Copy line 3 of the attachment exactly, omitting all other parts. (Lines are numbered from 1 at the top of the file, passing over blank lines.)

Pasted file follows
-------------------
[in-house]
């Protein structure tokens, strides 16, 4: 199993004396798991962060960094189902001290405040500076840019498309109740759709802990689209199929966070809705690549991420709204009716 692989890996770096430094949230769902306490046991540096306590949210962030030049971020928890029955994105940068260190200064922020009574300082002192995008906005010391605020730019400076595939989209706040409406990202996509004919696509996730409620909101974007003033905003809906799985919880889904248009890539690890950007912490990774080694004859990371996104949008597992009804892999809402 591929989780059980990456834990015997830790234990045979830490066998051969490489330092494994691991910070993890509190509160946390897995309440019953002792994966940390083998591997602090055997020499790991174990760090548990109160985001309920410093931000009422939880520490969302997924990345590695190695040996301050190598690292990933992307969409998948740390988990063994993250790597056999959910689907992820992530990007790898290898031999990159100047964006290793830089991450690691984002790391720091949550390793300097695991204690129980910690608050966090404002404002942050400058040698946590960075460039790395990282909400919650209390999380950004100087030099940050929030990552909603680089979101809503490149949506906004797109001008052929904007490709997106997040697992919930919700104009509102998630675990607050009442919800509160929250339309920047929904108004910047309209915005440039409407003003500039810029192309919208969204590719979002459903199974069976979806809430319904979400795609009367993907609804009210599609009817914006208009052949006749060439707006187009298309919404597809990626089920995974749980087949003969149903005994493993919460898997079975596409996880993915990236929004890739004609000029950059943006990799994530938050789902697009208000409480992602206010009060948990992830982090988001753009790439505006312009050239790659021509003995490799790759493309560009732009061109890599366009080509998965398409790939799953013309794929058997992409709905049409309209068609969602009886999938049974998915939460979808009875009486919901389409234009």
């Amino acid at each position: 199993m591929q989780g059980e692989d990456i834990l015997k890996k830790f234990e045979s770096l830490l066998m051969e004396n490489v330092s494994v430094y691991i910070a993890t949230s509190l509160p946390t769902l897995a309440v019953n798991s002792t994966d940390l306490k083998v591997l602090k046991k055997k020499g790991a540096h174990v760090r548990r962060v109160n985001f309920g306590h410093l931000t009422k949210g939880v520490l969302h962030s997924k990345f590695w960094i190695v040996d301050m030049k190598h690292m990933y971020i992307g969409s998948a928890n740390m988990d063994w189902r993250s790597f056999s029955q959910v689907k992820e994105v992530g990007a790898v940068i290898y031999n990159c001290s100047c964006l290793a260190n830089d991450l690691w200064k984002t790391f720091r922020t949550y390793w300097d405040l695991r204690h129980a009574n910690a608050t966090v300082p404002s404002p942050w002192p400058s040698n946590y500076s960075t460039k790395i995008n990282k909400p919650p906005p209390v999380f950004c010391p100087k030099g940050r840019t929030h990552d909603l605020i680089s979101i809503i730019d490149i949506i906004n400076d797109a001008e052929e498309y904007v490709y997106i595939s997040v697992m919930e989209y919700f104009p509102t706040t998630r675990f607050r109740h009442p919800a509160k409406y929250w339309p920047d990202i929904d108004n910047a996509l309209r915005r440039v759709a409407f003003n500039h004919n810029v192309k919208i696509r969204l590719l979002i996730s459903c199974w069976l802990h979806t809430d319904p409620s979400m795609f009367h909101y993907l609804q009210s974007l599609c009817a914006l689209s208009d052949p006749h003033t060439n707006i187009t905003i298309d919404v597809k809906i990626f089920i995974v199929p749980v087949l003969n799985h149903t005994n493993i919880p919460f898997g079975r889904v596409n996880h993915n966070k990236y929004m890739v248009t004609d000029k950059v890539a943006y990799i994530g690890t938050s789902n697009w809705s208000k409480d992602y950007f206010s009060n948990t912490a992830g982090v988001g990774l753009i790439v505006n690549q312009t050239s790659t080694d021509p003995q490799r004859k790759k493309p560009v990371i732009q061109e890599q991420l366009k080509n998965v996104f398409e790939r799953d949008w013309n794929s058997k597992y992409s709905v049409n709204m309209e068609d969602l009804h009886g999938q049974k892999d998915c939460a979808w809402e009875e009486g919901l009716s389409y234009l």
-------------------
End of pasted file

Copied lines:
């Amino acid at each position: 199993m591929q989780g059980e692989d990456i834990l015997k890996k830790f234990e045979s770096l830490l066998m051969e004396n490489v330092s494994v430094y691991i910070a993890t949230s509190l509160p946390t769902l897995a309440v019953n798991s002792t994966d940390l306490k083998v591997l602090k046991k055997k020499g790991a540096h174990v760090r548990r962060v109160n985001f309920g306590h410093l931000t009422k949210g939880v520490l969302h962030s997924k990345f590695w960094i190695v040996d301050m030049k190598h690292m990933y971020i992307g969409s998948a928890n740390m988990d063994w189902r993250s790597f056999s029955q959910v689907k992820e994105v992530g990007a790898v940068i290898y031999n990159c001290s100047c964006l290793a260190n830089d991450l690691w200064k984002t790391f720091r922020t949550y390793w300097d405040l695991r204690h129980a009574n910690a608050t966090v300082p404002s404002p942050w002192p400058s040698n946590y500076s960075t460039k790395i995008n990282k909400p919650p906005p209390v999380f950004c010391p100087k030099g940050r840019t929030h990552d909603l605020i680089s979101i809503i730019d490149i949506i906004n400076d797109a001008e052929e498309y904007v490709y997106i595939s997040v697992m919930e989209y919700f104009p509102t706040t998630r675990f607050r109740h009442p919800a509160k409406y929250w339309p920047d990202i929904d108004n910047a996509l309209r915005r440039v759709a409407f003003n500039h004919n810029v192309k919208i696509r969204l590719l979002i996730s459903c199974w069976l802990h979806t809430d319904p409620s979400m795609f009367h909101y993907l609804q009210s974007l599609c009817a914006l689209s208009d052949p006749h003033t060439n707006i187009t905003i298309d919404v597809k809906i990626f089920i995974v199929p749980v087949l003969n799985h149903t005994n493993i919880p919460f898997g079975r889904v596409n996880h993915n966070k990236y929004m890739v248009t004609d000029k950059v890539a943006y990799i994530g690890t938050s789902n697009w809705s208000k409480d992602y950007f206010s009060n948990t912490a992830g982090v988001g990774l753009i790439v505006n690549q312009t050239s790659t080694d021509p003995q490799r004859k790759k493309p560009v990371i732009q061109e890599q991420l366009k080509n998965v996104f398409e790939r799953d949008w013309n794929s058997k597992y992409s709905v049409n709204m309209e068609d969602l009804h009886g999938q049974k892999d998915c939460a979808w809402e009875e009486g919901l009716s389409y234009l």